Tuesday, February 28, 2012

Special - build on what you know

Many years ago I attended a week-long piano master class at the Peabody Conservatory of Music. One of the presenters was Tinka Knopf, who was leading the Preparatory Program at Peabody and  becoming increasingly interested in working with special needs learners.  She told the story of helping design a prosthetic left hand for one of her students. She didn't know anything about constructing prosthetics, but she knew a lot about what a left hand does in piano literature. When the engineer asked her how wide the hand would need to open, she simply opened her left hand on his desk to the span of octave. When he later double-checked this distance on an actual piano, he discovered that she was 100 percent accurate. She was literally helping him build on what she knew.

As I stated in the first of the Special posts, I'm not an expert on special education, but I can build on what I know. As both an Alexander Technique Teacher and a piano teacher, I have worked with students with a variety of challenges. Here they are, in alphabetical order:  allergies, arthritis, asthma, Asperger's syndrome, attention deficit disorder, auditory processing challenges, Bell's palsy, blindness, broken bones, congenital eye muscle problems requiring surgeries, cystic fibrosis, epilepsy, fibromyalgia with lesions, focal dystonia, Irlen syndrome, leukemia, loss of fingers, Lyme's disease, Meniere's disease, muscular/skeletal injuries, obsessive compulsive disorder, Parkinson's disease,  profound hearing impairment, scoliosis, sliced tendons, symbol recognition challenges, and tendinitis.  Time to hang out my medical shingle, right?

Some of these students were in my studio for a very short time or were students that came to workshops where I was teaching. Some of them were in my studio for extended periods of time. I think in particular of Amy, a bright and talented young woman with cystic fibrosis who played piano and flute well. When she came for a lesson I never thought, "here comes cystic fibrosis," but "here comes Amy, that delightful student." She rarely missed a lesson, and I loved working with her all through her public school career. I did not love sitting in the pew at her funeral, a potential piece of working with students dealing with serious health conditions.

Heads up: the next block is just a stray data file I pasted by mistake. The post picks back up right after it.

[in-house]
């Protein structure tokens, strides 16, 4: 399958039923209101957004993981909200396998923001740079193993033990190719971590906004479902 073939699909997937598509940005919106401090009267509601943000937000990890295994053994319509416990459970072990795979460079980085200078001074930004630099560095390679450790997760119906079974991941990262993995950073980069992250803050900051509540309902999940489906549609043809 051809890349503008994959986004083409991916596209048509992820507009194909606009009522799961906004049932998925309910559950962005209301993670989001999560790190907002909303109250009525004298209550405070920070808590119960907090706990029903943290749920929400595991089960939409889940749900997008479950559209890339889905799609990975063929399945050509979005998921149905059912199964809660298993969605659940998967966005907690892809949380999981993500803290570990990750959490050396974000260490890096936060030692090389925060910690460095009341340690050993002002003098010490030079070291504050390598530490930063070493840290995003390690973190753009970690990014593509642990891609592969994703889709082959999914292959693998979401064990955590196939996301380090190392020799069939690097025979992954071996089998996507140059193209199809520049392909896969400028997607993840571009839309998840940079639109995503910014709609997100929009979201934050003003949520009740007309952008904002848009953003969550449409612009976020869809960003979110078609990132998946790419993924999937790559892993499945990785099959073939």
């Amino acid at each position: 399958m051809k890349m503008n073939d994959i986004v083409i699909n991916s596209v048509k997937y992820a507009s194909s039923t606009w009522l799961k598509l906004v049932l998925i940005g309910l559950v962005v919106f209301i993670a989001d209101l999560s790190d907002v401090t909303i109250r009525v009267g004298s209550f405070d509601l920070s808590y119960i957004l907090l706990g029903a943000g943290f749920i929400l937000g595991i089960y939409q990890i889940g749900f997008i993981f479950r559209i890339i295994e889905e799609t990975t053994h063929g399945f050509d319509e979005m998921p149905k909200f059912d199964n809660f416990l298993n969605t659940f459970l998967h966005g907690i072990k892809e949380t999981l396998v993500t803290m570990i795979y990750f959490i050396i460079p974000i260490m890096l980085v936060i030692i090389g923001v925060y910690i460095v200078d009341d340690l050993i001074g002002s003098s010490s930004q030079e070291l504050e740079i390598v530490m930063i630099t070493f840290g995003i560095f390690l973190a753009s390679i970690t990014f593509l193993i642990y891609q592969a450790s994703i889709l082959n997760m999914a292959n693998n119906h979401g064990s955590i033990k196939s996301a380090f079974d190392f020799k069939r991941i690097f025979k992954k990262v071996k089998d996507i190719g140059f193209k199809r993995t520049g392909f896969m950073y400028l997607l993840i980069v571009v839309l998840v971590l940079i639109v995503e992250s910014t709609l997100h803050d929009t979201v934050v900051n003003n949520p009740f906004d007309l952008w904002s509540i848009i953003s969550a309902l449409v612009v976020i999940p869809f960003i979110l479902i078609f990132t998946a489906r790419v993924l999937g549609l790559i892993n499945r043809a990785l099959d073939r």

Some of these conditions, dire as they may sound, did not require any adaptations out of the normal. Amy would occasionally cough due to the build up in her lungs, but I knew that it wasn't contagious. She also had slightly clubbed fingertips, but that did not stop her from moving her fingers well. Even though she had a life-threatening illness, she functioned extremely well in her lessons and practice.

Students with symbol recognition challenges are more than likely to live a full, healthy life, but they require accommodations for score reading and hand-eye coordination development. This is the sort of thing you will recognize rather quickly, even if you have no idea what axons and dendrites and neurons and grey matter actually are. Have courage! You will build on that discovery in the best way you know how.

If you are a public school teacher, you will have access to private records about your students that will reveal challenges. Legally you are required to make accommodations for identified students. A private teacher does not have that access, and some parents will not tell you that their children have been identified in the hope that music lessons will somehow be easier than other learning situations. If you are noticing learning patterns that are not close to normal, you may need to go the parent and get more information to make proper adaptations. Or you may decide that you don't have the skills and/or tools to work with that student, which is also fair to all.

The best way to guide your decisions is to place the well-being of the student first. Decide what goals are appropriate and what tools and common sense you can access to reach those goals. Build on what you know as well as what you are willing to learn.

The next part of this series of blogs will be devoted to some of the common challenges you may find in your students and some basic suggestions for each of these. Keep in mind that flexibility is key.

Thursday, February 23, 2012

Special - the ground rules

If teaching special needs students is something you are considering, it is best to start with some very basic ground rules:

1. Abandon perfectionism. Embrace creativity.
Most independent teachers have figured this out already and do this with all of their students,  but it is a mindset that is required when working with special needs students.  This doesn't mean they can't be successful. It does means that the road to success is likely to be a little different, taking more time and more twists and turns. If your studio goals center on competitive settings with high-level performers, maybe special needs students will not fit your agenda. If you like to encourage students to get just a little better, and then a little better, go for it.